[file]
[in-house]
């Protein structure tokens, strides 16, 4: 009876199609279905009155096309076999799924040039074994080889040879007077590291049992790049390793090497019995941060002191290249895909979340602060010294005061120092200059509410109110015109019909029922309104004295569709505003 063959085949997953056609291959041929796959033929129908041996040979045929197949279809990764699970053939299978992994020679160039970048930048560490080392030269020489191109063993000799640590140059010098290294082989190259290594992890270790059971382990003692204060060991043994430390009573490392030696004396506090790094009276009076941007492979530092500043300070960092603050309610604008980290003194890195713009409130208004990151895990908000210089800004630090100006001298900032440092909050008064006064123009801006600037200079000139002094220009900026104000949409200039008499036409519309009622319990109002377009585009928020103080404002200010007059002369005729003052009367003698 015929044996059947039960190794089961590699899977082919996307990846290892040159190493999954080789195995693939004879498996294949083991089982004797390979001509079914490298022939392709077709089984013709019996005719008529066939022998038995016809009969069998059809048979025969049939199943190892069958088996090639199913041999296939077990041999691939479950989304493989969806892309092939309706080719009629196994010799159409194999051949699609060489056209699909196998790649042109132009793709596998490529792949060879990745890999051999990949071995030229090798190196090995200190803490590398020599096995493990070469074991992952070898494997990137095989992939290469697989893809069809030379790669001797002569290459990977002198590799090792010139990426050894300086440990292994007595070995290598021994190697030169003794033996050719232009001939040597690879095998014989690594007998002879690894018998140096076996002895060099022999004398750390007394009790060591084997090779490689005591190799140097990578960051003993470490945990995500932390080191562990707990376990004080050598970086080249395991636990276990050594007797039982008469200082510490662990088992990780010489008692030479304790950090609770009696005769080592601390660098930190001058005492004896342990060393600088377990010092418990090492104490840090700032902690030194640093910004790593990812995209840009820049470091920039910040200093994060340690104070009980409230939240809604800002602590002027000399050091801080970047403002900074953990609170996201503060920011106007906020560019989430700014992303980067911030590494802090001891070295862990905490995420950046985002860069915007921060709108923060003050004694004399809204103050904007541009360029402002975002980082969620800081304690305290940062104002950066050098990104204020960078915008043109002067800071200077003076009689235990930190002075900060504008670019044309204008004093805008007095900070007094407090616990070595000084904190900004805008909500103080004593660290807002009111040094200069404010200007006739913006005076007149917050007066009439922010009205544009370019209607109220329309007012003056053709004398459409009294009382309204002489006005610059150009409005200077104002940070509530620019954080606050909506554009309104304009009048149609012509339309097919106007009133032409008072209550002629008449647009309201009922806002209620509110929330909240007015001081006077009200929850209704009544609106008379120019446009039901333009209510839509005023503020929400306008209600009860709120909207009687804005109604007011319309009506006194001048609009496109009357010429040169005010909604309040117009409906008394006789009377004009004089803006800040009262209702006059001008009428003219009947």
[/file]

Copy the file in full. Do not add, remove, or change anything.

[in-house]
């Protein structure tokens, strides 16, 4: 009876199609279905009155096309076999799924040039074994080889040879007077590291049992790049390793090497019995941060002191290249895909979340602060010294005061120092200059509410109110015109019909029922309104004295569709505003 063959085949997953056609291959041929796959033929129908041996040979045929197949279809990764699970053939299978992994020679160039970048930048560490080392030269020489191109063993000799640590140059010098290294082989190259290594992890270790059971382990003692204060060991043994430390009573490392030696004396506090790094009276009076941007492979530092500043300070960092603050309610604008980290003194890195713009409130208004990151895990908000210089800004630090100006001298900032440092909050008064006064123009801006600037200079000139002094220009900026104000949409200039008499036409519309009622319990109002377009585009928020103080404002200010007059002369005729003052009367003698 015929044996059947039960190794089961590699899977082919996307990846290892040159190493999954080789195995693939004879498996294949083991089982004797390979001509079914490298022939392709077709089984013709019996005719008529066939022998038995016809009969069998059809048979025969049939199943190892069958088996090639199913041999296939077990041999691939479950989304493989969806892309092939309706080719009629196994010799159409194999051949699609060489056209699909196998790649042109132009793709596998490529792949060879990745890999051999990949071995030229090798190196090995200190803490590398020599096995493990070469074991992952070898494997990137095989992939290469697989893809069809030379790669001797002569290459990977002198590799090792010139990426050894300086440990292994007595070995290598021994190697030169003794033996050719232009001939040597690879095998014989690594007998002879690894018998140096076996002895060099022999004398750390007394009790060591084997090779490689005591190799140097990578960051003993470490945990995500932390080191562990707990376990004080050598970086080249395991636990276990050594007797039982008469200082510490662990088992990780010489008692030479304790950090609770009696005769080592601390660098930190001058005492004896342990060393600088377990010092418990090492104490840090700032902690030194640093910004790593990812995209840009820049470091920039910040200093994060340690104070009980409230939240809604800002602590002027000399050091801080970047403002900074953990609170996201503060920011106007906020560019989430700014992303980067911030590494802090001891070295862990905490995420950046985002860069915007921060709108923060003050004694004399809204103050904007541009360029402002975002980082969620800081304690305290940062104002950066050098990104204020960078915008043109002067800071200077003076009689235990930190002075900060504008670019044309204008004093805008007095900070007094407090616990070595000084904190900004805008909500103080004593660290807002009111040094200069404010200007006739913006005076007149917050007066009439922010009205544009370019209607109220329309007012003056053709004398459409009294009382309204002489006005610059150009409005200077104002940070509530620019954080606050909506554009309104304009009048149609012509339309097919106007009133032409008072209550002629008449647009309201009922806002209620509110929330909240007015001081006077009200929850209704009544609106008379120019446009039901333009209510839509005023503020929400306008209600009860709120909207009687804005109604007011319309009506006194001048609009496109009357010429040169005010909604309040117009409906008394006789009377004009004089803006800040009262209702006059001008009428003219009947």